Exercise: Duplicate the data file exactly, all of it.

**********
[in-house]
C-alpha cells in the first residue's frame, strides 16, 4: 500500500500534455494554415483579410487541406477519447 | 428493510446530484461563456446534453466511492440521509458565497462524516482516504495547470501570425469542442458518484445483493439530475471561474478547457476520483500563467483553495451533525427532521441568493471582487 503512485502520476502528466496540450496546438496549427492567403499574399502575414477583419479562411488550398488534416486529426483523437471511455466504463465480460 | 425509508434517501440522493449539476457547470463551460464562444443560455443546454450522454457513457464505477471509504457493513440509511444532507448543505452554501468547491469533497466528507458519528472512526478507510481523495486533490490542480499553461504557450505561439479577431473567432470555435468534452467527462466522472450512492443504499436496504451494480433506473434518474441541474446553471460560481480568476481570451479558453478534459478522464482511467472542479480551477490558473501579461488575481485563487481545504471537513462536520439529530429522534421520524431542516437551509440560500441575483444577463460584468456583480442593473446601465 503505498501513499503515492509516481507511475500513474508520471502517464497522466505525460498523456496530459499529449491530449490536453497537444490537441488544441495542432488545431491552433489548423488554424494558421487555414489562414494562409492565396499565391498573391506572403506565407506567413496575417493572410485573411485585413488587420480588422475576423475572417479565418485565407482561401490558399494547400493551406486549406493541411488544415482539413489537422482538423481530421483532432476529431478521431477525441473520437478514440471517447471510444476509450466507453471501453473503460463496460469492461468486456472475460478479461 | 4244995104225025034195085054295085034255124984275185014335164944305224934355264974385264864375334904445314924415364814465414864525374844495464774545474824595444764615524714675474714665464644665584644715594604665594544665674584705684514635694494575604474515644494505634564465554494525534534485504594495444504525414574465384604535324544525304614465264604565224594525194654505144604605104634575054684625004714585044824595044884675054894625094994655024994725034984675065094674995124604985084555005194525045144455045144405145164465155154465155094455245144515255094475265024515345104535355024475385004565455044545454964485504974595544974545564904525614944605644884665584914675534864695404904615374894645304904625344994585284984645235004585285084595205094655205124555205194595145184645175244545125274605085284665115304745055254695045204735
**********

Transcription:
[in-house]
C-alpha cells in the first residue's frame, strides 16, 4: 500500500500534455494554415483579410487541406477519447 | 428493510446530484461563456446534453466511492440521509458565497462524516482516504495547470501570425469542442458518484445483493439530475471561474478547457476520483500563467483553495451533525427532521441568493471582487 503512485502520476502528466496540450496546438496549427492567403499574399502575414477583419479562411488550398488534416486529426483523437471511455466504463465480460 | 425509508434517501440522493449539476457547470463551460464562444443560455443546454450522454457513457464505477471509504457493513440509511444532507448543505452554501468547491469533497466528507458519528472512526478507510481523495486533490490542480499553461504557450505561439479577431473567432470555435468534452467527462466522472450512492443504499436496504451494480433506473434518474441541474446553471460560481480568476481570451479558453478534459478522464482511467472542479480551477490558473501579461488575481485563487481545504471537513462536520439529530429522534421520524431542516437551509440560500441575483444577463460584468456583480442593473446601465 503505498501513499503515492509516481507511475500513474508520471502517464497522466505525460498523456496530459499529449491530449490536453497537444490537441488544441495542432488545431491552433489548423488554424494558421487555414489562414494562409492565396499565391498573391506572403506565407506567413496575417493572410485573411485585413488587420480588422475576423475572417479565418485565407482561401490558399494547400493551406486549406493541411488544415482539413489537422482538423481530421483532432476529431478521431477525441473520437478514440471517447471510444476509450466507453471501453473503460463496460469492461468486456472475460478479461 | 4244995104225025034195085054295085034255124984275185014335164944305224934355264974385264864375334904445314924415364814465414864525374844495464774545474824595444764615524714675474714665464644665584644715594604665594544665674584705684514635694494575604474515644494505634564465554494525534534485504594495444504525414574465384604535324544525304614465264604565224594525194654505144604605104634575054684625004714585044824595044884675054894625094994655024994725034984675065094674995124604985084555005194525045144455045144405145164465155154465155094455245144515255094475265024515345104535355024475385004565455044545454964485504974595544974545564904525614944605644884665584914675534864695404904615374894645304904625344994585284984645235004585285084595205094655205124555205194595145184645175244545125274605085284665115304745055254695045204735